My very first “alentejano” experience was twenty years ago – I was a mear four year old waking up to the godawful sound of a pig being murdered. I hated every bit of it: the sqwelling, the blood, the smell of burnt hair, the guts held in buckets through the hallway floors. The years passed by and I learned to appreciate it. After all, it always ended up in a fiest (literally speaking).
Returning to Alentejo brought back those memories, and while I read Anthony’s experience, I couldn’t help but laugh and be thankful that my nanny dragged me along during her weekend visits to Odemira. Childhood trauma apart, it just made me become a little more portuguese than I already was about to become. This time, I didn’t see swine torture, but I was introduced to something much more mind blowing about this part of the country.
Just to get you started, Alentejo in the summer is known for it’s hotness, the umberable kind that will make you want to look for shade and never think about sun bathing again. It is just that hot. After being in the Algarve for most of my life, being hot never seemed to be a problem – you have the sea, the fresh breeze, the not so hot heat. In the countryside you won’t find salted water, maybe a river now and then. But now Alqueva has Europe’s biggest artificial lake. For more info about historical facts and why the dam was constructed, consult wikipedia’s wise knowledge here.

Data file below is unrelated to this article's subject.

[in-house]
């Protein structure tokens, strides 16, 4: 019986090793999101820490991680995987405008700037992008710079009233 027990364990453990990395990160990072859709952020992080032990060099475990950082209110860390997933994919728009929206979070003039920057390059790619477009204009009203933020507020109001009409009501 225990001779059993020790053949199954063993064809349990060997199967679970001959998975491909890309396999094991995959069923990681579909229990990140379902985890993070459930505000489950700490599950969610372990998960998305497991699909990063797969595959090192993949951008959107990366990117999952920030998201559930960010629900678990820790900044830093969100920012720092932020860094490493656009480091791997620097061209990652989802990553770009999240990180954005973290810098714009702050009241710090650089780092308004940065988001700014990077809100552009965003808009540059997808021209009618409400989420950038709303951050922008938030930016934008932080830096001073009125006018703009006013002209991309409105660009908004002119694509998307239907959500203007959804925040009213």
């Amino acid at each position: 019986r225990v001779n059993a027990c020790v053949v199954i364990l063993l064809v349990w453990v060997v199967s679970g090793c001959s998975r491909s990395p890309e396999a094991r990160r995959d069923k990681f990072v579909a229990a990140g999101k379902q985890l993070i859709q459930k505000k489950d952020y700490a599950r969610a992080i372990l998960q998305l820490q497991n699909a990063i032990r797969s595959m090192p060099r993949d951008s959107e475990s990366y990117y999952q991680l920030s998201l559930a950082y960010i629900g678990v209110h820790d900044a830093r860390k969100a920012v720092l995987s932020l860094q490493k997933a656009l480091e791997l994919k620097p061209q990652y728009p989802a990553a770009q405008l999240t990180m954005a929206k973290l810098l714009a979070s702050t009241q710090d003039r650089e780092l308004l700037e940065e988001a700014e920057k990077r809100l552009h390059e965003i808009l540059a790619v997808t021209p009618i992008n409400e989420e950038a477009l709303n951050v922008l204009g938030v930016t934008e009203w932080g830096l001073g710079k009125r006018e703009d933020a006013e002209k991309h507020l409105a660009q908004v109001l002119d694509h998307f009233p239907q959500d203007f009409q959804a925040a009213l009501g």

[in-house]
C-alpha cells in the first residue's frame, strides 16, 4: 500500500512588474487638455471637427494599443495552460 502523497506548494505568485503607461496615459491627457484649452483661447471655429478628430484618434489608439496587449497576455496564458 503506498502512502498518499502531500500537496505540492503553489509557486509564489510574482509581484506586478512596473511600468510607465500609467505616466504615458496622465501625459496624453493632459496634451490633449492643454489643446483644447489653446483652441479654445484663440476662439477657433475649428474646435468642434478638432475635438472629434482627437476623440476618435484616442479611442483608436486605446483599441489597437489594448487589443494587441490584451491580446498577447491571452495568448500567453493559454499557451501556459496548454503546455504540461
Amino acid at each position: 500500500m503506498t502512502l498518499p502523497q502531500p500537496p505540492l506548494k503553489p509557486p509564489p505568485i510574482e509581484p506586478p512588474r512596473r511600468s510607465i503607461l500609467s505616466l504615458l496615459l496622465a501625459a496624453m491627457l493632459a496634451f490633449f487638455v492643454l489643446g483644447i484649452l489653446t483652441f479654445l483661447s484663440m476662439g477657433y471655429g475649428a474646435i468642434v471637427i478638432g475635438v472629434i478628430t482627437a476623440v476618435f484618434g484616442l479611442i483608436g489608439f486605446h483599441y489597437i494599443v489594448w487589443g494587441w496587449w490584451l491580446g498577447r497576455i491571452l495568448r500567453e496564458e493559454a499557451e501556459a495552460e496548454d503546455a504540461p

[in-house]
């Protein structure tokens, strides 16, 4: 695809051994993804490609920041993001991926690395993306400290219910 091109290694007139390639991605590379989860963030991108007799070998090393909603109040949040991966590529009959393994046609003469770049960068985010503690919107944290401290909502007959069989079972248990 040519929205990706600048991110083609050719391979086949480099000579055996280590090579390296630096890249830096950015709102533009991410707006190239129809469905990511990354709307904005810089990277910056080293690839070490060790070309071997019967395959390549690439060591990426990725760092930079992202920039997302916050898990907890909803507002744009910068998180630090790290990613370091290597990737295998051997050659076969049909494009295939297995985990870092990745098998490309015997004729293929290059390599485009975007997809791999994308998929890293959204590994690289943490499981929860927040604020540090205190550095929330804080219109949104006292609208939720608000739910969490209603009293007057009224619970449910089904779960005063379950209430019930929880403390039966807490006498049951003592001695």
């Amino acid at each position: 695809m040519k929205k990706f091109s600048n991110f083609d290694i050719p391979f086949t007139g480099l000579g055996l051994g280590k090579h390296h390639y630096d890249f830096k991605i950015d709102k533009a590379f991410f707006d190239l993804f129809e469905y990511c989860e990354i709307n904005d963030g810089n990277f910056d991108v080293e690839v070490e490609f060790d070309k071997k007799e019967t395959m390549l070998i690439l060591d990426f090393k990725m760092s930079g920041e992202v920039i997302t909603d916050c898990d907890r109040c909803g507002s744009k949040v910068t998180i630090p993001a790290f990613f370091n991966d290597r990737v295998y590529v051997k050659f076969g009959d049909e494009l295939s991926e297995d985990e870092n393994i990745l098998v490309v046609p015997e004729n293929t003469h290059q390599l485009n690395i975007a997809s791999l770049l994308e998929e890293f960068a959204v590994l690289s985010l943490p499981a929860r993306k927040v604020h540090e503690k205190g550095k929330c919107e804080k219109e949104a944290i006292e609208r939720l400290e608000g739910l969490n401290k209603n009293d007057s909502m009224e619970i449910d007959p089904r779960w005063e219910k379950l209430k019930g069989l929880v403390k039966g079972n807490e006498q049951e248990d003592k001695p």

The most peaceful sunset I have seen in all my existence.
So this was the trip – renting a boat, sailing what once was vast pastured land. The most peaceful experience I have ever had since I could remember. Ghostly territory, non urbunized islands, stranded trees, slightly sloped bays and plenty of still waters.
This was such a cool idea, I just have to tell the world about it and recommend it to everyone.
Getting to know small villages, local living, plus, far away from busy civilization and mass tourism confusion – this is what this trip was all about. This one is Estrela – no restaurants, one simple café and you can’t find packaged orange juice anywhere. When I asked what this was all about, while I had been shopping for it because my mother needs it more than she needs coffee in the morning, a lady simply answered “If we want orange juice, we will squeeze oranges”. True wise words, natural is best!
Monsaraz view from this quaint B&B. Amazing and unusual town – I highly recommend visiting this unique spot.
Aldeia da Luz scenario – One of the villages that had to be reconstructed because of the increase in water altitude.
While we were wondering the hot and haunted roads of this recent location, we found a table to sit down and have a refreshing mini (a small sized beer – 25cl to be precise). Checking out the inside of the so resembled tavern, I realized that for snacks, men were standing around the counter, with peeled boiled potatoes, some slices of fresh tomato, a few peanuts and each one of them had their own pocket knife to nibble. Wow, I need to get one myself! Astonished yet lights flickered in my mind as I started to understand what Alentejo’s lifestyle is all about – simplicity, at best, and humble practices gained by generations of getting by with whatever was available.
When my dog found a stray goat, and followed him just to watch.
Next – Part 2 – The Food!